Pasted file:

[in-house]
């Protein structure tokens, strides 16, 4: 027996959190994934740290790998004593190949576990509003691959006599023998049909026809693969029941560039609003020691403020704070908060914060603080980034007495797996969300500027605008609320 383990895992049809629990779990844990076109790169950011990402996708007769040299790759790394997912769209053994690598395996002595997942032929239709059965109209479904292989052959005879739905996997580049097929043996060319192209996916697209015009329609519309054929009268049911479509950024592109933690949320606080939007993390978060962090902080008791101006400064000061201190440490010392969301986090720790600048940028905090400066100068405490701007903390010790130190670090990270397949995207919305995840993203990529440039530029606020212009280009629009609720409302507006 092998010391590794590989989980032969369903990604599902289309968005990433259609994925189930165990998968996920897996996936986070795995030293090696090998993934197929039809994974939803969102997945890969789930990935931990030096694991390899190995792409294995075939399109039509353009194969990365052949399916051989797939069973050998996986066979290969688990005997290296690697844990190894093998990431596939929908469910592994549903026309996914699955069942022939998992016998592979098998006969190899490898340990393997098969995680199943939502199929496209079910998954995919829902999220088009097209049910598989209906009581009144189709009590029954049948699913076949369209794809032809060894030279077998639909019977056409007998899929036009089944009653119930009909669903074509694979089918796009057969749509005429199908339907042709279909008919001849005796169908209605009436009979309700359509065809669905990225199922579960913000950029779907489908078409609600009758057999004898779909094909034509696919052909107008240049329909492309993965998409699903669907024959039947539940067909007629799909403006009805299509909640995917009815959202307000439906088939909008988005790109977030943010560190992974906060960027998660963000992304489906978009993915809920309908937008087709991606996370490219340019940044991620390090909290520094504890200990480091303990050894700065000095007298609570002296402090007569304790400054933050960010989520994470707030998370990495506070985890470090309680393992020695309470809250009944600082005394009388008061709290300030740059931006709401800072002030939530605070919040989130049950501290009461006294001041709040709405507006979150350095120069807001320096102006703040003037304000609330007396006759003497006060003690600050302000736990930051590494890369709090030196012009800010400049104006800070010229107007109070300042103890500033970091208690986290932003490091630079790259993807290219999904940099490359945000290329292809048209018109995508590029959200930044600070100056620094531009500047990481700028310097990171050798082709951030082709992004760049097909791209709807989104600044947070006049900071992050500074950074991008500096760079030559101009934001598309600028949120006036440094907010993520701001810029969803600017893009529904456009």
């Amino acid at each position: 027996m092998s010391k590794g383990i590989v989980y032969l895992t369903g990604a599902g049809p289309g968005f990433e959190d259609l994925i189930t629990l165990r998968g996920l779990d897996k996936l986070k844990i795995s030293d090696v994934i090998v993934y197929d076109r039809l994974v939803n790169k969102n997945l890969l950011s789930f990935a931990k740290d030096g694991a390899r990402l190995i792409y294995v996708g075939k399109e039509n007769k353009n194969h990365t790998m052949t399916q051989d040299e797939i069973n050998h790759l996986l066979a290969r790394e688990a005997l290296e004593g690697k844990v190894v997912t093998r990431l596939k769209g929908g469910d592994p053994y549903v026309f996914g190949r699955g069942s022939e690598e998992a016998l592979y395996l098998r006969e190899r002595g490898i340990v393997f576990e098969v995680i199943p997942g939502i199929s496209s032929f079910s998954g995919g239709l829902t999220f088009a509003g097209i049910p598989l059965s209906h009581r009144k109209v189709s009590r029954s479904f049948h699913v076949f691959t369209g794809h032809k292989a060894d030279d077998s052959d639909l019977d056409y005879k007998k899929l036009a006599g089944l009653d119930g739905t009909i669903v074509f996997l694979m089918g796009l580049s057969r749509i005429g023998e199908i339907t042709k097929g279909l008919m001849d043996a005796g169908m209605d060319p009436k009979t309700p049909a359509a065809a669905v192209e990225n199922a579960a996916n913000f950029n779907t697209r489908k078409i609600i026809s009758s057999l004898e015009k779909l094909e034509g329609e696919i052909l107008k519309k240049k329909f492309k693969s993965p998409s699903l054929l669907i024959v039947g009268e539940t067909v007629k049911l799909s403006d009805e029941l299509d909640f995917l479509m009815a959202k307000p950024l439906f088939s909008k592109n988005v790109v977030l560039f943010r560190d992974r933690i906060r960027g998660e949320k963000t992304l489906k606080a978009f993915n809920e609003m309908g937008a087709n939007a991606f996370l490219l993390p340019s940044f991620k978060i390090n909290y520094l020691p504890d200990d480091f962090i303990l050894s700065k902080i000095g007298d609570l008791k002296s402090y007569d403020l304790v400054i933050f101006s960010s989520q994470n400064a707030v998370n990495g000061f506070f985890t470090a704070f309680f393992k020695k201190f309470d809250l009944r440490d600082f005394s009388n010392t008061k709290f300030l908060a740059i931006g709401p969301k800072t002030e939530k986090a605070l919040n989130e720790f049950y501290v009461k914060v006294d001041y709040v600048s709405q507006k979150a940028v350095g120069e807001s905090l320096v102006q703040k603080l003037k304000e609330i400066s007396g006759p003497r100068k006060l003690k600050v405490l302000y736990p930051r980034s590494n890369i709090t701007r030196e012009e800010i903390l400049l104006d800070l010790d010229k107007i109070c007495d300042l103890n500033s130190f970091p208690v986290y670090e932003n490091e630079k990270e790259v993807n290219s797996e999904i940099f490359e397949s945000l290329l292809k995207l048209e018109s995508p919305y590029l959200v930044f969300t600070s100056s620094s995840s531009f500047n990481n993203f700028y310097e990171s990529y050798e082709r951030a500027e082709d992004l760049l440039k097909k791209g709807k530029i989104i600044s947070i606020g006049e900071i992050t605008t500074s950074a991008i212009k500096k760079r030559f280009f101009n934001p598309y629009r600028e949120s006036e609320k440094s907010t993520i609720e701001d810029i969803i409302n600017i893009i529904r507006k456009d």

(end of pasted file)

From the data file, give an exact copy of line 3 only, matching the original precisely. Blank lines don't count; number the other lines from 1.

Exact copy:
């Amino acid at each position: 027996m092998s010391k590794g383990i590989v989980y032969l895992t369903g990604a599902g049809p289309g968005f990433e959190d259609l994925i189930t629990l165990r998968g996920l779990d897996k996936l986070k844990i795995s030293d090696v994934i090998v993934y197929d076109r039809l994974v939803n790169k969102n997945l890969l950011s789930f990935a931990k740290d030096g694991a390899r990402l190995i792409y294995v996708g075939k399109e039509n007769k353009n194969h990365t790998m052949t399916q051989d040299e797939i069973n050998h790759l996986l066979a290969r790394e688990a005997l290296e004593g690697k844990v190894v997912t093998r990431l596939k769209g929908g469910d592994p053994y549903v026309f996914g190949r699955g069942s022939e690598e998992a016998l592979y395996l098998r006969e190899r002595g490898i340990v393997f576990e098969v995680i199943p997942g939502i199929s496209s032929f079910s998954g995919g239709l829902t999220f088009a509003g097209i049910p598989l059965s209906h009581r009144k109209v189709s009590r029954s479904f049948h699913v076949f691959t369209g794809h032809k292989a060894d030279d077998s052959d639909l019977d056409y005879k007998k899929l036009a006599g089944l009653d119930g739905t009909i669903v074509f996997l694979m089918g796009l580049s057969r749509i005429g023998e199908i339907t042709k097929g279909l008919m001849d043996a005796g169908m209605d060319p009436k009979t309700p049909a359509a065809a669905v192209e990225n199922a579960a996916n913000f950029n779907t697209r489908k078409i609600i026809s009758s057999l004898e015009k779909l094909e034509g329609e696919i052909l107008k519309k240049k329909f492309k693969s993965p998409s699903l054929l669907i024959v039947g009268e539940t067909v007629k049911l799909s403006d009805e029941l299509d909640f995917l479509m009815a959202k307000p950024l439906f088939s909008k592109n988005v790109v977030l560039f943010r560190d992974r933690i906060r960027g998660e949320k963000t992304l489906k606080a978009f993915n809920e609003m309908g937008a087709n939007a991606f996370l490219l993390p340019s940044f991620k978060i390090n909290y520094l020691p504890d200990d480091f962090i303990l050894s700065k902080i000095g007298d609570l008791k002296s402090y007569d403020l304790v400054i933050f101006s960010s989520q994470n400064a707030v998370n990495g000061f506070f985890t470090a704070f309680f393992k020695k201190f309470d809250l009944r440490d600082f005394s009388n010392t008061k709290f300030l908060a740059i931006g709401p969301k800072t002030e939530k986090a605070l919040n989130e720790f049950y501290v009461k914060v006294d001041y709040v600048s709405q507006k979150a940028v350095g120069e807001s905090l320096v102006q703040k603080l003037k304000e609330i400066s007396g006759p003497r100068k006060l003690k600050v405490l302000y736990p930051r980034s590494n890369i709090t701007r030196e012009e800010i903390l400049l104006d800070l010790d010229k107007i109070c007495d300042l103890n500033s130190f970091p208690v986290y670090e932003n490091e630079k990270e790259v993807n290219s797996e999904i940099f490359e397949s945000l290329l292809k995207l048209e018109s995508p919305y590029l959200v930044f969300t600070s100056s620094s995840s531009f500047n990481n993203f700028y310097e990171s990529y050798e082709r951030a500027e082709d992004l760049l440039k097909k791209g709807k530029i989104i600044s947070i606020g006049e900071i992050t605008t500074s950074a991008i212009k500096k760079r030559f280009f101009n934001p598309y629009r600028e949120s006036e609320k440094s907010t993520i609720e701001d810029i969803i409302n600017i893009i529904r507006k456009d």